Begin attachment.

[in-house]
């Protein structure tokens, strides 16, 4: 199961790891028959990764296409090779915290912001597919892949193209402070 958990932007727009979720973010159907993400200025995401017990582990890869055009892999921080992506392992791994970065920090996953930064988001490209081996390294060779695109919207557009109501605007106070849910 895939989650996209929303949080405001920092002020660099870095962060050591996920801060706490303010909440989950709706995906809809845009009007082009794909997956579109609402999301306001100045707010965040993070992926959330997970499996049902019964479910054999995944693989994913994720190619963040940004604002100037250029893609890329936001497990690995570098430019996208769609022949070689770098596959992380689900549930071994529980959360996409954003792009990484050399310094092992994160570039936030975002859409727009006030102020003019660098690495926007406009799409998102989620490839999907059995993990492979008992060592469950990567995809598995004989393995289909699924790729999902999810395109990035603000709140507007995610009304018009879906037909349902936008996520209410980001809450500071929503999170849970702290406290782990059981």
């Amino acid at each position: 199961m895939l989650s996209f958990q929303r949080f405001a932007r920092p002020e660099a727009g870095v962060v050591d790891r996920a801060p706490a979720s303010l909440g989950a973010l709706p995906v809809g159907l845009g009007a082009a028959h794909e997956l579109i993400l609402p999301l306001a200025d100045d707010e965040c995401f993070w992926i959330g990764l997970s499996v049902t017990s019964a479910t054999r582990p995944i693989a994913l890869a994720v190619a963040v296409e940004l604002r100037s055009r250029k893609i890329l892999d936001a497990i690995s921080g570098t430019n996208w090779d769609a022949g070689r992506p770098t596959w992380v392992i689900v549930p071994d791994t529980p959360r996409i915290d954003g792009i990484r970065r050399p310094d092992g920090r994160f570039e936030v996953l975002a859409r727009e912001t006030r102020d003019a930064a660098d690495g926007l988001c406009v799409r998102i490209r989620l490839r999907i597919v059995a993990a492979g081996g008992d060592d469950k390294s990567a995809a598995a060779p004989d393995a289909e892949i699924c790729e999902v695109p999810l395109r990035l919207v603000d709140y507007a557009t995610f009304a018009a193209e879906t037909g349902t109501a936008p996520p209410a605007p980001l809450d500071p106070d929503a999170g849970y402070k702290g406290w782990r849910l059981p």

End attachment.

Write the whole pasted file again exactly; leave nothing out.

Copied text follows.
[in-house]
């Protein structure tokens, strides 16, 4: 199961790891028959990764296409090779915290912001597919892949193209402070 958990932007727009979720973010159907993400200025995401017990582990890869055009892999921080992506392992791994970065920090996953930064988001490209081996390294060779695109919207557009109501605007106070849910 895939989650996209929303949080405001920092002020660099870095962060050591996920801060706490303010909440989950709706995906809809845009009007082009794909997956579109609402999301306001100045707010965040993070992926959330997970499996049902019964479910054999995944693989994913994720190619963040940004604002100037250029893609890329936001497990690995570098430019996208769609022949070689770098596959992380689900549930071994529980959360996409954003792009990484050399310094092992994160570039936030975002859409727009006030102020003019660098690495926007406009799409998102989620490839999907059995993990492979008992060592469950990567995809598995004989393995289909699924790729999902999810395109990035603000709140507007995610009304018009879906037909349902936008996520209410980001809450500071929503999170849970702290406290782990059981």
């Amino acid at each position: 199961m895939l989650s996209f958990q929303r949080f405001a932007r920092p002020e660099a727009g870095v962060v050591d790891r996920a801060p706490a979720s303010l909440g989950a973010l709706p995906v809809g159907l845009g009007a082009a028959h794909e997956l579109i993400l609402p999301l306001a200025d100045d707010e965040c995401f993070w992926i959330g990764l997970s499996v049902t017990s019964a479910t054999r582990p995944i693989a994913l890869a994720v190619a963040v296409e940004l604002r100037s055009r250029k893609i890329l892999d936001a497990i690995s921080g570098t430019n996208w090779d769609a022949g070689r992506p770098t596959w992380v392992i689900v549930p071994d791994t529980p959360r996409i915290d954003g792009i990484r970065r050399p310094d092992g920090r994160f570039e936030v996953l975002a859409r727009e912001t006030r102020d003019a930064a660098d690495g926007l988001c406009v799409r998102i490209r989620l490839r999907i597919v059995a993990a492979g081996g008992d060592d469950k390294s990567a995809a598995a060779p004989d393995a289909e892949i699924c790729e999902v695109p999810l395109r990035l919207v603000d709140y507007a557009t995610f009304a018009a193209e879906t037909g349902t109501a936008p996520p209410a605007p980001l809450d500071p106070d929503a999170g849970y402070k702290g406290w782990r849910l059981p």